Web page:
Translational research in acute lung injury and sepsis focusing on molecular mechanisms
The goal of my research program is to understand the pathophysiology of acute respiratory distress syndrome (ARDS) and sepsis and to uncover novel approaches to prevention and treatment of these devastating conditions. As a physician-scientist, my aim is to uncover novel mechanisms that contribute to the development of sepsis and ARDS with the ultimate goal of identifying new biologic targets and unique therapeutic approaches that can be translated to clinical practice.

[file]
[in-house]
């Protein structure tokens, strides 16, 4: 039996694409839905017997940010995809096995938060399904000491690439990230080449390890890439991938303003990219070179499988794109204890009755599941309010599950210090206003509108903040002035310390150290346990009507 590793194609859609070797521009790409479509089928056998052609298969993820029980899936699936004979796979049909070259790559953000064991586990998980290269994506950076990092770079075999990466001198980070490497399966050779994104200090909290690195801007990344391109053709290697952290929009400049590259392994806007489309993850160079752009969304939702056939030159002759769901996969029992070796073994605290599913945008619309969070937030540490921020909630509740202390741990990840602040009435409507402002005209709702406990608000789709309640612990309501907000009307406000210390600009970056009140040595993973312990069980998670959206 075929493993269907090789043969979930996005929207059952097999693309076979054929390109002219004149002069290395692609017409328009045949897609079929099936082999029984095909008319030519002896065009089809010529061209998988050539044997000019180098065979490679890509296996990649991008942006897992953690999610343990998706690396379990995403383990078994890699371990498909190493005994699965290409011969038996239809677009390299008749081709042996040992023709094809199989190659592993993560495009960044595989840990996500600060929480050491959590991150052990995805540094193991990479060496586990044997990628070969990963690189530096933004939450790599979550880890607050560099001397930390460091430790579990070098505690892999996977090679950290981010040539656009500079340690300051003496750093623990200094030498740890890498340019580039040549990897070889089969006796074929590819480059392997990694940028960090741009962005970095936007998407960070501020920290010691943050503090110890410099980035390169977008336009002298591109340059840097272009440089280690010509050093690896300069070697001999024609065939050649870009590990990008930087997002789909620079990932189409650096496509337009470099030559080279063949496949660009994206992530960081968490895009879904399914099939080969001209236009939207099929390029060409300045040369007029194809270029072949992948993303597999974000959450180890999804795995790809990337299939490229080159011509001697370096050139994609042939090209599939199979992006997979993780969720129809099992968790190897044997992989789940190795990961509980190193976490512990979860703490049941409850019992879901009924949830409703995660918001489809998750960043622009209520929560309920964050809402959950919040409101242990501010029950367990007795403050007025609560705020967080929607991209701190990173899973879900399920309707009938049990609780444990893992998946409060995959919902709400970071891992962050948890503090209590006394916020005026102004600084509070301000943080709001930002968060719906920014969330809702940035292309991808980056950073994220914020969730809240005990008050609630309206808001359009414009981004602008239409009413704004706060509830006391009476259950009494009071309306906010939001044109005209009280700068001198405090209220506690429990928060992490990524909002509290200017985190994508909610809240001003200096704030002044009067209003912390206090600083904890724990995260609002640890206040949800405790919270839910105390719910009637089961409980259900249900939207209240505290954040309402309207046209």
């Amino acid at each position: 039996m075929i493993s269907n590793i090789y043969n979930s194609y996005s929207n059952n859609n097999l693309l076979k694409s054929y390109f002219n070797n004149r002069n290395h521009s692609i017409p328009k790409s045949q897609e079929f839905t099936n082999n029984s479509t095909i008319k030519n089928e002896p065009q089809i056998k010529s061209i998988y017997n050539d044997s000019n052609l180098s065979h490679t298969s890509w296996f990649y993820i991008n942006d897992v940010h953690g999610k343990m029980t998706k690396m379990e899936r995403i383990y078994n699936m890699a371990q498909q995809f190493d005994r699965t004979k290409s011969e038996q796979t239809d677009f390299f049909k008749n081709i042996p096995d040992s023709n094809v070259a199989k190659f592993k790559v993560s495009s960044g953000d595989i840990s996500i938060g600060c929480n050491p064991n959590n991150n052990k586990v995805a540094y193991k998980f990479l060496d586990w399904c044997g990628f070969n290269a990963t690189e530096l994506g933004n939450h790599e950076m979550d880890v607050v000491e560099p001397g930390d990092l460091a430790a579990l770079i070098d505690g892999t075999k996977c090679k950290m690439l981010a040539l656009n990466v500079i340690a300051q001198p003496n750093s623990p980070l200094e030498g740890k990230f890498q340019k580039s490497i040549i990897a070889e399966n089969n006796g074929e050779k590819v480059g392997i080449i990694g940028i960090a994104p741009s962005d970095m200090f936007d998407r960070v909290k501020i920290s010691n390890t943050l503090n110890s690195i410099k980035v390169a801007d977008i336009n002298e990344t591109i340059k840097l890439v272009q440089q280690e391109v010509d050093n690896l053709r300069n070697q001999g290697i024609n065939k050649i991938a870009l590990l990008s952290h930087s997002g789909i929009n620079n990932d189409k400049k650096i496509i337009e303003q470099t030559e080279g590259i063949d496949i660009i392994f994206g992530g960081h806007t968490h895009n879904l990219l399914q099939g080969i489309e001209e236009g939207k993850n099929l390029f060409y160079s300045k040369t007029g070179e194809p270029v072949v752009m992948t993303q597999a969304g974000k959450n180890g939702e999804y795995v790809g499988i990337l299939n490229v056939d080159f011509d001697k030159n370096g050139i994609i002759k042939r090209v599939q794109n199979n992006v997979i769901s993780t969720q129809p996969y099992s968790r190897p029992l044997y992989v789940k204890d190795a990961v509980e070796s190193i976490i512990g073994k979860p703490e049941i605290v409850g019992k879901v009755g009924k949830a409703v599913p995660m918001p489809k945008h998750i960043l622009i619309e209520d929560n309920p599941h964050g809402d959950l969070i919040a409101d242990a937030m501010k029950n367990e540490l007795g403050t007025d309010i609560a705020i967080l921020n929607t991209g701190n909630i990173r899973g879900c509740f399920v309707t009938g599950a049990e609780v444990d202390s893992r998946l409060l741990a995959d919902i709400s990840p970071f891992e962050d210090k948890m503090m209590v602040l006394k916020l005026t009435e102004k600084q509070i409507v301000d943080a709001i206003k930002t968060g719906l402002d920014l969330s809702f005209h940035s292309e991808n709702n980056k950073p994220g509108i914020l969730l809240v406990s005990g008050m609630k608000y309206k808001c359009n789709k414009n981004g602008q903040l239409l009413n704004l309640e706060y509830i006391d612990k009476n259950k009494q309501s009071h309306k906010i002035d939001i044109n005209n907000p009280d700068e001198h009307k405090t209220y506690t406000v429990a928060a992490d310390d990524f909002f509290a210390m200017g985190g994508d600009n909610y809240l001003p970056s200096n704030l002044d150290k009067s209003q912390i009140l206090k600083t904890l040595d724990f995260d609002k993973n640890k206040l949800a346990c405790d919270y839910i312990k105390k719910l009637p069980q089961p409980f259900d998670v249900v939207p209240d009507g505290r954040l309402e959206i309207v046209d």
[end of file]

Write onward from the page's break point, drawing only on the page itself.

My lab has two major focus areas: the role of cell free-hemoglobin in modulating endothelial and lung epithelial permeability in sepsis and ARDS and the role of tissue factor, the initiator of the extrinsic coagulation cascade, in mediating lung epithelial injury and repair. I have experience with mouse models of acute lung injury as well as with modeling the epithelial barrier for in vitro study. I have developed several novel murine and cell culture model systems to study the function of TF in ALI. My research is translational and combines studies in cell culture, human and mouse experimental models, and human samples from patients with sepsis and ARDS.